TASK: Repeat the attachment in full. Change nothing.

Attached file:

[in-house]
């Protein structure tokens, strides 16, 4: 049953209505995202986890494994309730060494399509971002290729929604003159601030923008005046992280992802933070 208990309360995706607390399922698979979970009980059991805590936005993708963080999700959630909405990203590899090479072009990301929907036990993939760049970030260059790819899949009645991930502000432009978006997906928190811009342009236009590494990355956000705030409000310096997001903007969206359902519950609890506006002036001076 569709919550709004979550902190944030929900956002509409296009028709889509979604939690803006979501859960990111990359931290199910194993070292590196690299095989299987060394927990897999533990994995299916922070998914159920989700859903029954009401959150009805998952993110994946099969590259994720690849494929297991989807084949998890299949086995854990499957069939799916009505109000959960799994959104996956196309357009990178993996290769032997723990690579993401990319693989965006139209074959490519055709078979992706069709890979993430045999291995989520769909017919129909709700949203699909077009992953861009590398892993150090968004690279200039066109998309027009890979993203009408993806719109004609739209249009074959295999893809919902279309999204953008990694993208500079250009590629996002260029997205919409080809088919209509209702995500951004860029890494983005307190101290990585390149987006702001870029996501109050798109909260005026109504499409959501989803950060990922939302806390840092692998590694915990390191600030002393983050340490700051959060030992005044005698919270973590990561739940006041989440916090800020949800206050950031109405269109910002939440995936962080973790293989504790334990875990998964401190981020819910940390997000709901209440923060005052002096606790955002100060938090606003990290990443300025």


[in-house]
């Protein structure tokens, strides 16, 4: 049953209505995202986890494994309730060494399509971002290729929604003159601030923008005046992280992802933070 208990309360995706607390399922698979979970009980059991805590936005993708963080999700959630909405990203590899090479072009990301929907036990993939760049970030260059790819899949009645991930502000432009978006997906928190811009342009236009590494990355956000705030409000310096997001903007969206359902519950609890506006002036001076 569709919550709004979550902190944030929900956002509409296009028709889509979604939690803006979501859960990111990359931290199910194993070292590196690299095989299987060394927990897999533990994995299916922070998914159920989700859903029954009401959150009805998952993110994946099969590259994720690849494929297991989807084949998890299949086995854990499957069939799916009505109000959960799994959104996956196309357009990178993996290769032997723990690579993401990319693989965006139209074959490519055709078979992706069709890979993430045999291995989520769909017919129909709700949203699909077009992953861009590398892993150090968004690279200039066109998309027009890979993203009408993806719109004609739209249009074959295999893809919902279309999204953008990694993208500079250009590629996002260029997205919409080809088919209509209702995500951004860029890494983005307190101290990585390149987006702001870029996501109050798109909260005026109504499409959501989803950060990922939302806390840092692998590694915990390191600030002393983050340490700051959060030992005044005698919270973590990561739940006041989440916090800020949800206050950031109405269109910002939440995936962080973790293989504790334990875990998964401190981020819910940390997000709901209440923060005052002096606790955002100060938090606003990290990443300025």